February 17, 2000
QUESTIONABLE MATHEMATICS. Eric Brahinsky saw in an article on "New molecule has explosive future" on January 31 in the San Antonio Express-News, reprinted from the New York Times: "According to Plato, the tetrahedron (four triangles) represents fire, the cube (four squares) symbolizes earth, the octahedron (eight triangles) stands for air, the icosahedron (20 triangles) represents water and the dodecahedron (12 pentagons), the universe." Of course, the cube has six faces, not four.
Readers are invited to send in more examples of questionable mathematics from the media.
THE CODE BOOK, by Simon Singh, author of the best seller Fermat's Enigma, was criticized in the March Notices of the AMS for numerous inaccuracies. I must say, however, that I found it a beautiful and fascinating popular explanation of the history and mathematics of codes, and that the inaccuracies involved matters I either missed or forgot anyway.
OLD CHALLENGE. Was there any validity to the claim that the full moon of December 22, 1999 was the brightest that we shall see for millions of years?
ANSWER. There are a number of reasons for a bright moon:
1. The moon is full.
2. The moon is at its closest approach to the earth in its orbit ("perigee").
3. The full moon is high in the nighttime sky, particularly at Winter solstice (when the sun, opposite the moon, is low in the daytime sky).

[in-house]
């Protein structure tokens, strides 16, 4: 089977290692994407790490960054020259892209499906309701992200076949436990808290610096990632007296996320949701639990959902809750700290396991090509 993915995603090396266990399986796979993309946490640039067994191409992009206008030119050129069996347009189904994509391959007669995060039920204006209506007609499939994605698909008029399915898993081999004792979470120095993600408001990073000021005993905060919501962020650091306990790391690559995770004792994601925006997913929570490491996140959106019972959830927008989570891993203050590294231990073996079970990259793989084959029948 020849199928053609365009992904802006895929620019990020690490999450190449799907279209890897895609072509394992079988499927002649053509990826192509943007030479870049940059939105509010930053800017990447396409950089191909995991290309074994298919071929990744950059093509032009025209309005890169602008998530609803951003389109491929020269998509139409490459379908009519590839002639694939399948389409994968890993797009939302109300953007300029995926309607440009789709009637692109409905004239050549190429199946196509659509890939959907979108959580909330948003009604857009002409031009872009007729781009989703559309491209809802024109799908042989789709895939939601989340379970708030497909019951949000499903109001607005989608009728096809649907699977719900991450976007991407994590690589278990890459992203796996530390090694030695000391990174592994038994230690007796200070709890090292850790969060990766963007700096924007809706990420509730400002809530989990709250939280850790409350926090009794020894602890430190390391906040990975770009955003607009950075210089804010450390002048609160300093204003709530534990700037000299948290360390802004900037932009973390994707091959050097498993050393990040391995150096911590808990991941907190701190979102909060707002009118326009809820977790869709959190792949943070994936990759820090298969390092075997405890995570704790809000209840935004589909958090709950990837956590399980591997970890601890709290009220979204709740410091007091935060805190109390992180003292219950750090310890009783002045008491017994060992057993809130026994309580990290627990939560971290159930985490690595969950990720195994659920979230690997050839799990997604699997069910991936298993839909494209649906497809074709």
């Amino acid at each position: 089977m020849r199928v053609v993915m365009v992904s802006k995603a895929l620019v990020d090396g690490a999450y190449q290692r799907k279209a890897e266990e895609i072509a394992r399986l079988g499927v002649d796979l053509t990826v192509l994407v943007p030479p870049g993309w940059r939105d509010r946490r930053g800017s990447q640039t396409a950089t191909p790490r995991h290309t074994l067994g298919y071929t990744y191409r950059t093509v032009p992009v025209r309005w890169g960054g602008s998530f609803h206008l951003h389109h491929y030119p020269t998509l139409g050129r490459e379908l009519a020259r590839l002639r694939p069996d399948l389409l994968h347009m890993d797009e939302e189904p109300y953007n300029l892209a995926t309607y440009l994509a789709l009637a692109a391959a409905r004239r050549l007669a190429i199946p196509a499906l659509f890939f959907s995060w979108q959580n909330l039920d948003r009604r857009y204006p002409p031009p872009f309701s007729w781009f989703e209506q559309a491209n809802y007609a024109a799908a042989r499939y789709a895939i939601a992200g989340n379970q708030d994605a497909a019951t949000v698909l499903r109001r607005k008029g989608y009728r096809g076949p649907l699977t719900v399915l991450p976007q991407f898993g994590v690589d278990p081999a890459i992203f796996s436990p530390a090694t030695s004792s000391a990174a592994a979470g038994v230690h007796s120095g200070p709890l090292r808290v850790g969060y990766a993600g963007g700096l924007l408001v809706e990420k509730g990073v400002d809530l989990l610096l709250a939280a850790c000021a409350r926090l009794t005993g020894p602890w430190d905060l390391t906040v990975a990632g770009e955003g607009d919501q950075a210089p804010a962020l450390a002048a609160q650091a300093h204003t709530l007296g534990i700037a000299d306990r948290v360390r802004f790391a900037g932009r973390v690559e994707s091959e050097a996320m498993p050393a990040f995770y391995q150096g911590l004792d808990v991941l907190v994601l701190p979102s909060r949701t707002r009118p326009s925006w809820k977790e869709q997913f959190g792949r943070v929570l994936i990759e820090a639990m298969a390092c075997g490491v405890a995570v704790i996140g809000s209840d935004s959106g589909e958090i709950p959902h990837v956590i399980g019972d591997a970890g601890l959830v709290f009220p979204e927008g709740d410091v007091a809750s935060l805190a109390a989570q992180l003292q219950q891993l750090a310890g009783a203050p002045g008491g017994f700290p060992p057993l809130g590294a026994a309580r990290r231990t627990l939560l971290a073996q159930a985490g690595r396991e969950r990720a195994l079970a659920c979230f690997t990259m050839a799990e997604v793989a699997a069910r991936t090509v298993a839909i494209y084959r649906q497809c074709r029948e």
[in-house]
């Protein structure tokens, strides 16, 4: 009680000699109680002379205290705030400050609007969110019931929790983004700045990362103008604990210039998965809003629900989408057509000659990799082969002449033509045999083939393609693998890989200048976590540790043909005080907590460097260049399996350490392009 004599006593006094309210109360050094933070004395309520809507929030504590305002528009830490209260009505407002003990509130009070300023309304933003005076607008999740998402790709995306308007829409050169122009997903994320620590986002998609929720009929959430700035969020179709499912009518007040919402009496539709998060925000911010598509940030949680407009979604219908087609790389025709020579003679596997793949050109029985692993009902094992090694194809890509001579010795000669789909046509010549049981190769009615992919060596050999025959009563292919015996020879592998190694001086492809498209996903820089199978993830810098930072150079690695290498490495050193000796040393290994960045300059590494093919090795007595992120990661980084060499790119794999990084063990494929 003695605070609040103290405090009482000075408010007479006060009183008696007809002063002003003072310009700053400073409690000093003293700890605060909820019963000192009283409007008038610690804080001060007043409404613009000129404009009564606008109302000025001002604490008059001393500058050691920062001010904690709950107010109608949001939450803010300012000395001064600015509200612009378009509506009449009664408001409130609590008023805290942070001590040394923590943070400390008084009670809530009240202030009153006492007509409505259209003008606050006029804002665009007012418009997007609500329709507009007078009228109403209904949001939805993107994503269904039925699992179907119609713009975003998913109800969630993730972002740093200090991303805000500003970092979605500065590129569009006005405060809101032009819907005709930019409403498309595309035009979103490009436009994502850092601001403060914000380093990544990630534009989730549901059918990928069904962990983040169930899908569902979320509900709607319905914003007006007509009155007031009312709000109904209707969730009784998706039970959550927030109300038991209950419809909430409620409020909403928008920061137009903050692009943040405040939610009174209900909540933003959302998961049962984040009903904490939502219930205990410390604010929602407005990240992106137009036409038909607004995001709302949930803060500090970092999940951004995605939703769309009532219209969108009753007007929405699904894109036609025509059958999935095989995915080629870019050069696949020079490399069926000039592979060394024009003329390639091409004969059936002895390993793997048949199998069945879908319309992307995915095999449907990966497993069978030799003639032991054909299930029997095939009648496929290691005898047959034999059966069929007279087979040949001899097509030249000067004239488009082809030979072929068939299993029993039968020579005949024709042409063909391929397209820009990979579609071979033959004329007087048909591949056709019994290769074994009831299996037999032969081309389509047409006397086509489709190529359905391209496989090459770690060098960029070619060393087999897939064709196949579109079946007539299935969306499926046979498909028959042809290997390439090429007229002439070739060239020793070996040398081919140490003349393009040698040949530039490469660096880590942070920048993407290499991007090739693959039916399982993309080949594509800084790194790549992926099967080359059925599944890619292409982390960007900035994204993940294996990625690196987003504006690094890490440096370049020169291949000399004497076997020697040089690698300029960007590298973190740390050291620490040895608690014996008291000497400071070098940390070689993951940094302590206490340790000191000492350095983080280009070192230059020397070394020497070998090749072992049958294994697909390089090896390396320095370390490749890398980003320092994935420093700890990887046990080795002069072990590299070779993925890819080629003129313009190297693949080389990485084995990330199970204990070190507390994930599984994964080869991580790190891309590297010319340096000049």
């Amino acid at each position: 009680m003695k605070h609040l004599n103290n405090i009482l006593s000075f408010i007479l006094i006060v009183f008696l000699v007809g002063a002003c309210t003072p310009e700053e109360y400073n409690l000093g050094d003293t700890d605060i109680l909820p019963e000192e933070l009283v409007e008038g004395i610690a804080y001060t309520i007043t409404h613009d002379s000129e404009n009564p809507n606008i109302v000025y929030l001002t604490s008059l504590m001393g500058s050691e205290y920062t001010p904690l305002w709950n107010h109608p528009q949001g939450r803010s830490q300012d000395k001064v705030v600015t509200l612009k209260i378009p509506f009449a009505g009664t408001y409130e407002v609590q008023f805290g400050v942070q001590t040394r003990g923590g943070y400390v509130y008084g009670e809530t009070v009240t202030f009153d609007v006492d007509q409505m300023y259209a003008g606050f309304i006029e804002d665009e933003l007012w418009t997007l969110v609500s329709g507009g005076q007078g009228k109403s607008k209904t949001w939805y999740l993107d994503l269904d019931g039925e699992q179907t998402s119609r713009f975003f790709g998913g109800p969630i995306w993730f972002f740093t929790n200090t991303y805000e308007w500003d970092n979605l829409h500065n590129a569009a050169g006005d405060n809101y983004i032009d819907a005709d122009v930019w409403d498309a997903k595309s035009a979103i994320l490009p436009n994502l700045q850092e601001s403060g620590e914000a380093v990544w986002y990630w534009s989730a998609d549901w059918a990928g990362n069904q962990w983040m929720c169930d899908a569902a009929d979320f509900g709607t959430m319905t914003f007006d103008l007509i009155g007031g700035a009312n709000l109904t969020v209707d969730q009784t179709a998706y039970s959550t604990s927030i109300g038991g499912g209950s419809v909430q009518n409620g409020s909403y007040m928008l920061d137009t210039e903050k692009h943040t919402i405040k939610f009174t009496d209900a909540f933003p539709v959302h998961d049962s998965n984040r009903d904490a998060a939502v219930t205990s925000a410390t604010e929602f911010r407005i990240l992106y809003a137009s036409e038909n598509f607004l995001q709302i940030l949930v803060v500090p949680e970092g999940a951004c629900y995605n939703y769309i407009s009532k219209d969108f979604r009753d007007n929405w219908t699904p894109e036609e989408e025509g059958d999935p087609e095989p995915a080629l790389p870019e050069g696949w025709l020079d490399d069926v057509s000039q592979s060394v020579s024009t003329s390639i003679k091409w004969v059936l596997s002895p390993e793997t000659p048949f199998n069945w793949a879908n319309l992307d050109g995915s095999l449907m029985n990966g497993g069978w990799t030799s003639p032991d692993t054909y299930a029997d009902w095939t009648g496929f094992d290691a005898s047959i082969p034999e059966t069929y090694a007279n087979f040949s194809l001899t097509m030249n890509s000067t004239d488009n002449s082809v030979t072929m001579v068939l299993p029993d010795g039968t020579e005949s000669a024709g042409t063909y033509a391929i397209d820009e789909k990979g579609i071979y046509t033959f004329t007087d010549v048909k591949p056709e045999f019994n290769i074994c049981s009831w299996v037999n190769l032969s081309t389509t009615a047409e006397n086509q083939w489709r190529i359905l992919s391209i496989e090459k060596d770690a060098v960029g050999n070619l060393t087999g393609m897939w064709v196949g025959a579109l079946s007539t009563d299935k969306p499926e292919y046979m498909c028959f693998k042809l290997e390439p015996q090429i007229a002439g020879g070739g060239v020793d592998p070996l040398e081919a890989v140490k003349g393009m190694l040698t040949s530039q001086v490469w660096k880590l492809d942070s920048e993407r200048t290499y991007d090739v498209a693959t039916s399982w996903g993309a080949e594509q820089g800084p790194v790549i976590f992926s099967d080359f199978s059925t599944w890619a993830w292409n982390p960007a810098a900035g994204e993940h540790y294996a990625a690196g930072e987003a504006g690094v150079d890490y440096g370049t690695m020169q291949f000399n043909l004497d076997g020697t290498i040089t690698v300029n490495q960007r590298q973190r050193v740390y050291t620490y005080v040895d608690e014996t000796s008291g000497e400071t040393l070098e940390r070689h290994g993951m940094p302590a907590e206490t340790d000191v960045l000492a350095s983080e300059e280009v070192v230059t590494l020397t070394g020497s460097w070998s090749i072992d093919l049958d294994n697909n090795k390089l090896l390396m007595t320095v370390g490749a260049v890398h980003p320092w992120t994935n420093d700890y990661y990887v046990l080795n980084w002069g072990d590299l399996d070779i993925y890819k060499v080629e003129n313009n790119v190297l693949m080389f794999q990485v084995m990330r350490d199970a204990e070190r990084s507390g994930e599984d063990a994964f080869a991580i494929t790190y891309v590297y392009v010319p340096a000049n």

All three of these factors coincided on December 22, 1999. This had last happened 133 years earlier on December 21, 1866. But MILLIONS of years? Well, the moon is gradually moving farther from Earth, so future occasions might not be quite as bright. Of course we have not even mentioned the most important factor--the weather--and there are other factors too.
NEW CHALLENGE. Propose a new system for selecting Presidential candidates.
Send answers, comments, and new questions by email to Frank.Morgan@williams.edu, to be eligible for Flatland and other book awards. Winning answers will appear in the next Math Chat. Math Chat appears on the first and third Thursdays of each month. Prof. Morgan's homepage is at www.williams.edu/Mathematics/fmorgan.
Copyright 2000, Frank Morgan.